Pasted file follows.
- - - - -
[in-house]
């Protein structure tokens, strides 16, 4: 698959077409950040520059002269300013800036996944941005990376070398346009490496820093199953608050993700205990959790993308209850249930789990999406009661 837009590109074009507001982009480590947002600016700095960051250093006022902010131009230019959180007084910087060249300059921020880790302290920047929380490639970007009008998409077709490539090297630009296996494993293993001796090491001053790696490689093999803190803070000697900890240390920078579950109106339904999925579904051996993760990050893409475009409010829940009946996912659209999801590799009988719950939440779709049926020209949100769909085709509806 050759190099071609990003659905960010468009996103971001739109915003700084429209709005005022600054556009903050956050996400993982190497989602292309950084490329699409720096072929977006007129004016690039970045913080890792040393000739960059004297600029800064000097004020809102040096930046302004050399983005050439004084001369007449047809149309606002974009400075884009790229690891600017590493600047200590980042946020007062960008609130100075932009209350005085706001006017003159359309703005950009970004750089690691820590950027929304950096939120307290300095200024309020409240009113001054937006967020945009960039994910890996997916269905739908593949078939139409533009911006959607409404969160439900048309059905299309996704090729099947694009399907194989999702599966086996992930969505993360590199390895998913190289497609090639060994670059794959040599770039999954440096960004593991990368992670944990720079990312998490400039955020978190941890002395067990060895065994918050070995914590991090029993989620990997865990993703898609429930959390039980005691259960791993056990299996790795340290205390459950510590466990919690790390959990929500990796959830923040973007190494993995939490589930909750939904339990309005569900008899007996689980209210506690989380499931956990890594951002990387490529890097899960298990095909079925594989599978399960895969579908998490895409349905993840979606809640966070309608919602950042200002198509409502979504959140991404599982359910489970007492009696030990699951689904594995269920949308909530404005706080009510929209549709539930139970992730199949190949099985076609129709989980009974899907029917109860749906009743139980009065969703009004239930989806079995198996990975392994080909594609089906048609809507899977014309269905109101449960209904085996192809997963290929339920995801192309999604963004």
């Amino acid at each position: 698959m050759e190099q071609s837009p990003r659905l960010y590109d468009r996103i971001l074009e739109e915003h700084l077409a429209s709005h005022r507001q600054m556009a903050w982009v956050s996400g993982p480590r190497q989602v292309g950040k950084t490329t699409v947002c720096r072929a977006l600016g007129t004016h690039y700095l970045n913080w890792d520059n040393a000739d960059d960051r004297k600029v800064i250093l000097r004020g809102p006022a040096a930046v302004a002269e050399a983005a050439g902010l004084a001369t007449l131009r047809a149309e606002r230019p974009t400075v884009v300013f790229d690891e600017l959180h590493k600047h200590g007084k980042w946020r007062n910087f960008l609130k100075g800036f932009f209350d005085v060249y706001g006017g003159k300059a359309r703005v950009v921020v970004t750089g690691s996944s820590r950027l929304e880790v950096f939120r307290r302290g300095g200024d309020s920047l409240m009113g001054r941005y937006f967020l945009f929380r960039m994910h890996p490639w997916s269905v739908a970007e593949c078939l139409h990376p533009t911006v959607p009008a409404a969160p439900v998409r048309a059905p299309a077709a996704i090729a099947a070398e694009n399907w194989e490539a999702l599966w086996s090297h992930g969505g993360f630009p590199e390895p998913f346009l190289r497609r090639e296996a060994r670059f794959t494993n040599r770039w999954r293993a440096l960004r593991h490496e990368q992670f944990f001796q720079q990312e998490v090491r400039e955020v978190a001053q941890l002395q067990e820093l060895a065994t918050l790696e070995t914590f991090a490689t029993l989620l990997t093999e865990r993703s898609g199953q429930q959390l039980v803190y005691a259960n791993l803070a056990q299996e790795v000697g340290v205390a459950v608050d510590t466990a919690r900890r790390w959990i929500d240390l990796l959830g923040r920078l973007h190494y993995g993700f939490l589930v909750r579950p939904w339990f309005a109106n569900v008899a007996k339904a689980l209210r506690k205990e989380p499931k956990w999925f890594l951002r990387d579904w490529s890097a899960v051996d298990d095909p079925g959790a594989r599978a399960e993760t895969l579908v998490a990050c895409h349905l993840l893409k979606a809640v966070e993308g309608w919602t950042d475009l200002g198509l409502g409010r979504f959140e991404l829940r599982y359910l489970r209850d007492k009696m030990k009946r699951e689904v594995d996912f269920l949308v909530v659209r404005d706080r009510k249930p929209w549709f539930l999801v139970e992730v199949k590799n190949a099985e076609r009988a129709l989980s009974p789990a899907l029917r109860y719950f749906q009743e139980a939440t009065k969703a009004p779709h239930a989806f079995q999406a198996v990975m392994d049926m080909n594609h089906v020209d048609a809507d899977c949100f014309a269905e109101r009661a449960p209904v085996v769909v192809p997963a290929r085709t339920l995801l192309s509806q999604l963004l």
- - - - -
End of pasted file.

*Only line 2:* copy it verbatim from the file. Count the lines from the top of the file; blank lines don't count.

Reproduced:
């Protein structure tokens, strides 16, 4: 698959077409950040520059002269300013800036996944941005990376070398346009490496820093199953608050993700205990959790993308209850249930789990999406009661 837009590109074009507001982009480590947002600016700095960051250093006022902010131009230019959180007084910087060249300059921020880790302290920047929380490639970007009008998409077709490539090297630009296996494993293993001796090491001053790696490689093999803190803070000697900890240390920078579950109106339904999925579904051996993760990050893409475009409010829940009946996912659209999801590799009988719950939440779709049926020209949100769909085709509806 050759190099071609990003659905960010468009996103971001739109915003700084429209709005005022600054556009903050956050996400993982190497989602292309950084490329699409720096072929977006007129004016690039970045913080890792040393000739960059004297600029800064000097004020809102040096930046302004050399983005050439004084001369007449047809149309606002974009400075884009790229690891600017590493600047200590980042946020007062960008609130100075932009209350005085706001006017003159359309703005950009970004750089690691820590950027929304950096939120307290300095200024309020409240009113001054937006967020945009960039994910890996997916269905739908593949078939139409533009911006959607409404969160439900048309059905299309996704090729099947694009399907194989999702599966086996992930969505993360590199390895998913190289497609090639060994670059794959040599770039999954440096960004593991990368992670944990720079990312998490400039955020978190941890002395067990060895065994918050070995914590991090029993989620990997865990993703898609429930959390039980005691259960791993056990299996790795340290205390459950510590466990919690790390959990929500990796959830923040973007190494993995939490589930909750939904339990309005569900008899007996689980209210506690989380499931956990890594951002990387490529890097899960298990095909079925594989599978399960895969579908998490895409349905993840979606809640966070309608919602950042200002198509409502979504959140991404599982359910489970007492009696030990699951689904594995269920949308909530404005706080009510929209549709539930139970992730199949190949099985076609129709989980009974899907029917109860749906009743139980009065969703009004239930989806079995198996990975392994080909594609089906048609809507899977014309269905109101449960209904085996192809997963290929339920995801192309999604963004």